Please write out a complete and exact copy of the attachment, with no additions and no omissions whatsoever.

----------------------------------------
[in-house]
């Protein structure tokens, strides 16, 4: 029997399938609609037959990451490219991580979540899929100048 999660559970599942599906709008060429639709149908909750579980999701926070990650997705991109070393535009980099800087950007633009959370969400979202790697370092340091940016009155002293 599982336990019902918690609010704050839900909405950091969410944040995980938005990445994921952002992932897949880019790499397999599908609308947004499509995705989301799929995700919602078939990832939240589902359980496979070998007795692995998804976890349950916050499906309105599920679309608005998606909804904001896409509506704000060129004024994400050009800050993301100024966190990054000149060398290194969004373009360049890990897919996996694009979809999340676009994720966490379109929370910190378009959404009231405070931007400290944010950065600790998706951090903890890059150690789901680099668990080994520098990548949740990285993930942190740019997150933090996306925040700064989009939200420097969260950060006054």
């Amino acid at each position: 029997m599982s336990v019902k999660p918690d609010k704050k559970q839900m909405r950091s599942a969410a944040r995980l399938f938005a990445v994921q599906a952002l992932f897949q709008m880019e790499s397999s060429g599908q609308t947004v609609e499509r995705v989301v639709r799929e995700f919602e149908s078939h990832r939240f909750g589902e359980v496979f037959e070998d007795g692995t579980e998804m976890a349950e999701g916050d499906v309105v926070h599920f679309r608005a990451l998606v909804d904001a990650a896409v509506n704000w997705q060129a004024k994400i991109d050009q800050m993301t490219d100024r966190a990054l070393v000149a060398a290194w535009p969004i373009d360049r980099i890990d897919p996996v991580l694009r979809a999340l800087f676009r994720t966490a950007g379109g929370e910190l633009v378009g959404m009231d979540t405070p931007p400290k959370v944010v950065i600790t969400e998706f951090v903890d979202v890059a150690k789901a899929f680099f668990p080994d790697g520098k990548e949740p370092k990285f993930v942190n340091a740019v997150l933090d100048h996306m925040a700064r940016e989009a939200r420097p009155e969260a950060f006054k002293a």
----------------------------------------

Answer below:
[in-house]
């Protein structure tokens, strides 16, 4: 029997399938609609037959990451490219991580979540899929100048 999660559970599942599906709008060429639709149908909750579980999701926070990650997705991109070393535009980099800087950007633009959370969400979202790697370092340091940016009155002293 599982336990019902918690609010704050839900909405950091969410944040995980938005990445994921952002992932897949880019790499397999599908609308947004499509995705989301799929995700919602078939990832939240589902359980496979070998007795692995998804976890349950916050499906309105599920679309608005998606909804904001896409509506704000060129004024994400050009800050993301100024966190990054000149060398290194969004373009360049890990897919996996694009979809999340676009994720966490379109929370910190378009959404009231405070931007400290944010950065600790998706951090903890890059150690789901680099668990080994520098990548949740990285993930942190740019997150933090996306925040700064989009939200420097969260950060006054």
């Amino acid at each position: 029997m599982s336990v019902k999660p918690d609010k704050k559970q839900m909405r950091s599942a969410a944040r995980l399938f938005a990445v994921q599906a952002l992932f897949q709008m880019e790499s397999s060429g599908q609308t947004v609609e499509r995705v989301v639709r799929e995700f919602e149908s078939h990832r939240f909750g589902e359980v496979f037959e070998d007795g692995t579980e998804m976890a349950e999701g916050d499906v309105v926070h599920f679309r608005a990451l998606v909804d904001a990650a896409v509506n704000w997705q060129a004024k994400i991109d050009q800050m993301t490219d100024r966190a990054l070393v000149a060398a290194w535009p969004i373009d360049r980099i890990d897919p996996v991580l694009r979809a999340l800087f676009r994720t966490a950007g379109g929370e910190l633009v378009g959404m009231d979540t405070p931007p400290k959370v944010v950065i600790t969400e998706f951090v903890d979202v890059a150690k789901a899929f680099f668990p080994d790697g520098k990548e949740p370092k990285f993930v942190n340091a740019v997150l933090d100048h996306m925040a700064r940016e989009a939200r420097p009155e969260a950060f006054k002293a």